A rise in sea level will reduce the area of any salt marshes and or mangrove forests that cannot retreat landward, compromising their ability to store carbon, protect coastlines, enhance biodiversity and act as nursery areas for fisheries.


As SST increases, sea levels are subject to rise due to thermal expansion and the melting of glaciers and ice caps. Sea level rise will be most apparent in locations that are subsiding geologically and less apparent in locations subject to geologic uplift.

The rate of global sea level rise has increased over the past few decades. In many areas sea level rise will increase the rate of coastal erosion and flooding. Saltwater will contaminate coastal groundwater, jeopardizing water sources used for drinking and agriculture.  In some areas surface waters used for growing crops may also be contaminated with salt. 

Fluctuations in SST have caused a shift in habitat ranges for some potentially harmful marine species, driving them toward populated coastlines and forcing a reassessment of beach practices and usage (e.g. venomous jellyfish (Pelagia noctiluca) in Great Britain and Portuguese Man-of-War in the North Atlantic).

Such problems will affect some of the world's major population centers, because 17 of the world’s 30 largest cities are located in low-lying coastal regions (Fitzgerald 2008).


Increased coastal erosion and flooding associated with SLR may bring enormous social and economic costs for coastal nations, cities and residents, including damage or destruction of roads, railroads, airports, subway systems and buildings, and damage to sewage and water systems.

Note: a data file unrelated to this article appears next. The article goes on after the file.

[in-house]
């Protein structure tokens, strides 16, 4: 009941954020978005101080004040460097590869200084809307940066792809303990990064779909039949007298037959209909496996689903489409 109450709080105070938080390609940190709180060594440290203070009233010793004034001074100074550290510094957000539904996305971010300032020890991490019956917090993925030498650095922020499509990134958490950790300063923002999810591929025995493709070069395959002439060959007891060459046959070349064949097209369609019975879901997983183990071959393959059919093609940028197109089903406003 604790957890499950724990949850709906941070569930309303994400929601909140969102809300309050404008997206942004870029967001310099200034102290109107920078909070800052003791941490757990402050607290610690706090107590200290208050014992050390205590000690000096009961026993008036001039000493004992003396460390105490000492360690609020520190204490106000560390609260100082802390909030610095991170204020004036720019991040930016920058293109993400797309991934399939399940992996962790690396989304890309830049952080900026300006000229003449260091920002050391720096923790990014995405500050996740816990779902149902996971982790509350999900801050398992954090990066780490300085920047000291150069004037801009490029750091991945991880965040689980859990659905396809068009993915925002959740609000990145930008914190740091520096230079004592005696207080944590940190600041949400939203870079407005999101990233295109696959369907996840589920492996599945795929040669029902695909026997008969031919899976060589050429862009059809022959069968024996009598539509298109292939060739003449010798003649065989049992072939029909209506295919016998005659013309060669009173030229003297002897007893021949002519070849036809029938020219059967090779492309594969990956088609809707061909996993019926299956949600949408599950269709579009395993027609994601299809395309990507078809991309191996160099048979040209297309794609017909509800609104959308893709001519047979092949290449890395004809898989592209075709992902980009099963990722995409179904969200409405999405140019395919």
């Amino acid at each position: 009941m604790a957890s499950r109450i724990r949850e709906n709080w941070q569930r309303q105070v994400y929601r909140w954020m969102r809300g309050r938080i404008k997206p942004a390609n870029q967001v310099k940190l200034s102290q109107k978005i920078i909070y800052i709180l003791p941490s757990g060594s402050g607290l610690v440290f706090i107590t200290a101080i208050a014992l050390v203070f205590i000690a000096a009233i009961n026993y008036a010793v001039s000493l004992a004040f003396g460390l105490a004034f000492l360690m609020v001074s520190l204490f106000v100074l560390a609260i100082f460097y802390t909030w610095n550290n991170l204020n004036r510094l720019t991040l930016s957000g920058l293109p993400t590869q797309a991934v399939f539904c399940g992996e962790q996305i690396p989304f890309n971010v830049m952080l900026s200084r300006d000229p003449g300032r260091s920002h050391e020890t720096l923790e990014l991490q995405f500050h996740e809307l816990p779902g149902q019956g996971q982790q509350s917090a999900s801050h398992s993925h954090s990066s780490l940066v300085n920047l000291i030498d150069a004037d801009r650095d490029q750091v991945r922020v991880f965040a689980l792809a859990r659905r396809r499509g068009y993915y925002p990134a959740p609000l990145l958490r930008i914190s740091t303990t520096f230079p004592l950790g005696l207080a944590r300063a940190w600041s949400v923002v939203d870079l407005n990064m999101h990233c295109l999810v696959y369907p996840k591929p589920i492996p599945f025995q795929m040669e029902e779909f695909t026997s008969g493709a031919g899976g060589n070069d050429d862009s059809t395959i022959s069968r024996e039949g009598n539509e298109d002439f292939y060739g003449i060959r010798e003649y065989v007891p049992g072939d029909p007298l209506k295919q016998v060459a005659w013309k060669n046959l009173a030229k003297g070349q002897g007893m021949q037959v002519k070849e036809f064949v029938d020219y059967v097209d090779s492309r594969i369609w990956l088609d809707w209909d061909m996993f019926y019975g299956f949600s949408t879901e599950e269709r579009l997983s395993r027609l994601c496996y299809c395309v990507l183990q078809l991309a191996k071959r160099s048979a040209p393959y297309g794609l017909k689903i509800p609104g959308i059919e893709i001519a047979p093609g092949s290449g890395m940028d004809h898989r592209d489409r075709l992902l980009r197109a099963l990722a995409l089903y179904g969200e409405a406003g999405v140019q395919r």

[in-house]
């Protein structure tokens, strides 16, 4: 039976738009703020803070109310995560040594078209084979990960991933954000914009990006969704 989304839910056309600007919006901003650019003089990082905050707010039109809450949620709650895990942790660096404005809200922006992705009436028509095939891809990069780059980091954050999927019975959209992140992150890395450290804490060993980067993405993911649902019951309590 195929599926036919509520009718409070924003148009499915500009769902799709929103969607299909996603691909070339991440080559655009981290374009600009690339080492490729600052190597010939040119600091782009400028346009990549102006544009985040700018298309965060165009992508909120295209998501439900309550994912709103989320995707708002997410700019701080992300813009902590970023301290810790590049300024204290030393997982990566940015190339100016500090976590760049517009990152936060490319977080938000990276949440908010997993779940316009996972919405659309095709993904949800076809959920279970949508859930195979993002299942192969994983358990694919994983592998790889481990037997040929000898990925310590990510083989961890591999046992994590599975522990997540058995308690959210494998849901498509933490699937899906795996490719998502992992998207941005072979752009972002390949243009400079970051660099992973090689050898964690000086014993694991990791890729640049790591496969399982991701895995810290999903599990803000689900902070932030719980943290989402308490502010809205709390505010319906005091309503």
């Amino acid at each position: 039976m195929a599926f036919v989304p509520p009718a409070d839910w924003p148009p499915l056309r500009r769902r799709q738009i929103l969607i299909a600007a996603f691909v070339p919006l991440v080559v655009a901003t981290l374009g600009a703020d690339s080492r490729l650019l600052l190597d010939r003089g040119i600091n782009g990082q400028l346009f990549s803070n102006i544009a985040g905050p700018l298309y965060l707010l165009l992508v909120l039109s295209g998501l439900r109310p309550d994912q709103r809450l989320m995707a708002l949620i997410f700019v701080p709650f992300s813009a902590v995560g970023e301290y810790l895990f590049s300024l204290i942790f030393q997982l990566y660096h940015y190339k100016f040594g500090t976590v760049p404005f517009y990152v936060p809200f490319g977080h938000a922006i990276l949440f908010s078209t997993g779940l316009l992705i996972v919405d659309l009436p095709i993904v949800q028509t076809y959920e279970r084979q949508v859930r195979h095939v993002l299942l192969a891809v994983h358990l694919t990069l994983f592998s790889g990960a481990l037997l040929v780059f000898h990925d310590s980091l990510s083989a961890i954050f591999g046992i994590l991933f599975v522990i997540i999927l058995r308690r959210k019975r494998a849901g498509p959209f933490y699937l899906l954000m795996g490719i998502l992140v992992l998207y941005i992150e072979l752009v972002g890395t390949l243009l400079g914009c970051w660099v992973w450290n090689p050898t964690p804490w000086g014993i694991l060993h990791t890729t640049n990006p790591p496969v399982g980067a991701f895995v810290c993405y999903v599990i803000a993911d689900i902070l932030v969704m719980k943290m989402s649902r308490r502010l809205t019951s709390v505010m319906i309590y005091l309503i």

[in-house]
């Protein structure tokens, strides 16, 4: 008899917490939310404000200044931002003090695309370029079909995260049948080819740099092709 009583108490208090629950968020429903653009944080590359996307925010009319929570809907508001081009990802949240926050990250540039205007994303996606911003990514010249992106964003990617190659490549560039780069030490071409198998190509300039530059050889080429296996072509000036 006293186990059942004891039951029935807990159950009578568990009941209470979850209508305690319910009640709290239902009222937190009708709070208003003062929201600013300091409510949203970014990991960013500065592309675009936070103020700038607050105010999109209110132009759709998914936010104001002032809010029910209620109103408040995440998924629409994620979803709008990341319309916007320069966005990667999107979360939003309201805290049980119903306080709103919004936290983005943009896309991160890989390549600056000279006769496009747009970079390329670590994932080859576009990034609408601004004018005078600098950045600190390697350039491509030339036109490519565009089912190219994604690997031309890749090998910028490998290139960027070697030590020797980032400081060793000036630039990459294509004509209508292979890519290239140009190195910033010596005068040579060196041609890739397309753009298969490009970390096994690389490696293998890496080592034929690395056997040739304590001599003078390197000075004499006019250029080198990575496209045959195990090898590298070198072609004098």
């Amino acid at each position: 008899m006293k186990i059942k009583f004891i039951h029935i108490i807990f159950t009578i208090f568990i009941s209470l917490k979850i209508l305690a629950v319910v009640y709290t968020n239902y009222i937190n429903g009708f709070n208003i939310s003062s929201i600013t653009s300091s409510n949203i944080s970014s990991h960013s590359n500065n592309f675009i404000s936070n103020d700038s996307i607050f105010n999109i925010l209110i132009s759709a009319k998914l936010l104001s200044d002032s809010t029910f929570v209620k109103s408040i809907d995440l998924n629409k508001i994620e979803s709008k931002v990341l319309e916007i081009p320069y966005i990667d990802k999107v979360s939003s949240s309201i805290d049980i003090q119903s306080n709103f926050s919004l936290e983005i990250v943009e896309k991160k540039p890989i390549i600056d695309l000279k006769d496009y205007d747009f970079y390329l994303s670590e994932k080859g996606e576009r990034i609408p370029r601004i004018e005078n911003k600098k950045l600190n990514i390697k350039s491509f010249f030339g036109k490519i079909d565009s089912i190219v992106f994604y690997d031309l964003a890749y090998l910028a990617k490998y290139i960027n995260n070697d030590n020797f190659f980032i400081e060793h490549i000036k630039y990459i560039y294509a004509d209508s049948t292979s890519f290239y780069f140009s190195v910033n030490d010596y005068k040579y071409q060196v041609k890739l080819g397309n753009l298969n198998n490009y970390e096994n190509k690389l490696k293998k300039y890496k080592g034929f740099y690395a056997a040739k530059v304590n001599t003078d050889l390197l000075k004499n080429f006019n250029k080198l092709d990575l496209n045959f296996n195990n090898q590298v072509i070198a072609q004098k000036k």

Some low-lying island nations and coastal zones may need to be permanently evacuated, resulting in many ‘sea-level refugees' who will need to relocate.

Total global damage costs due to sea-level rise of 1 meter could amount to at least one or two trillion USD (Anthoff 2010; Sugiyama et al. 2008).

Numerous species of commercial fish have undergone range shifts as a result of changes in SST (e.g. North Sea cod).

Warming SST in the southern portion of the North Sea decreased the quality and quantity of plankton for food available to larval cod populations. This, and other temperature effects, will cause cod populations to shift northward to cooler, more productive locations (Kirby and Beugrand 2009).

A fluctuation in sea surface temperatures has a direct impact on climate conditions, because SST, in conjunction with air surface temperatures, can create of intensify extreme weather patterns (e.g. El Niño/La Niña-Southern Oscillation [ENSO]) that result in significant economic and agricultural loss.  These weather patterns are expected to become more frequent if climate change induced SST continues to increase.

On average, El Niños result in agricultural losses approaching US $2 billion, or nearly 1-2 percent of total crop output. In the 1997-98 El Niño, property losses were estimated at nearly US $2.6 billion (NOAA Magazine 2002) 

What Has Been Done?

Conservation International, in partnership with the World Wildlife Fund, evaluated the coastal ecosystems of Madagascar to assess both the existing and projected impacts of climate change and subsequent ocean warming on the local environment. Their findings were used to formulate plans of action and implement policies that aim to ensure national biodiversity and human well-being.

Get More Information 

United States National Oceanic and Atmospheric Administration (NOAA)    

Keep track of regularly updated regional Sea Surface Temperature (SST) contour charts and field data.

NASA Jet Propulsion Laboratory - California Institute of Technology

Check daily, global, SST data sets through the Physical Oceanography Archive.

Intergovernmental Panel on Climate Change (IPCC) 

Endorsed by the UN and established by the United Nations Environment Program (UNEP) and the World Meteorological Organization (WMO), the IPCC provides information and ideas for policy makers on how to mitigate the effects of climate change. 

United States National Oceanic and Atmospheric Administration (NOAA)

This interactive map provides regularly updated sea level rise trends within the United States.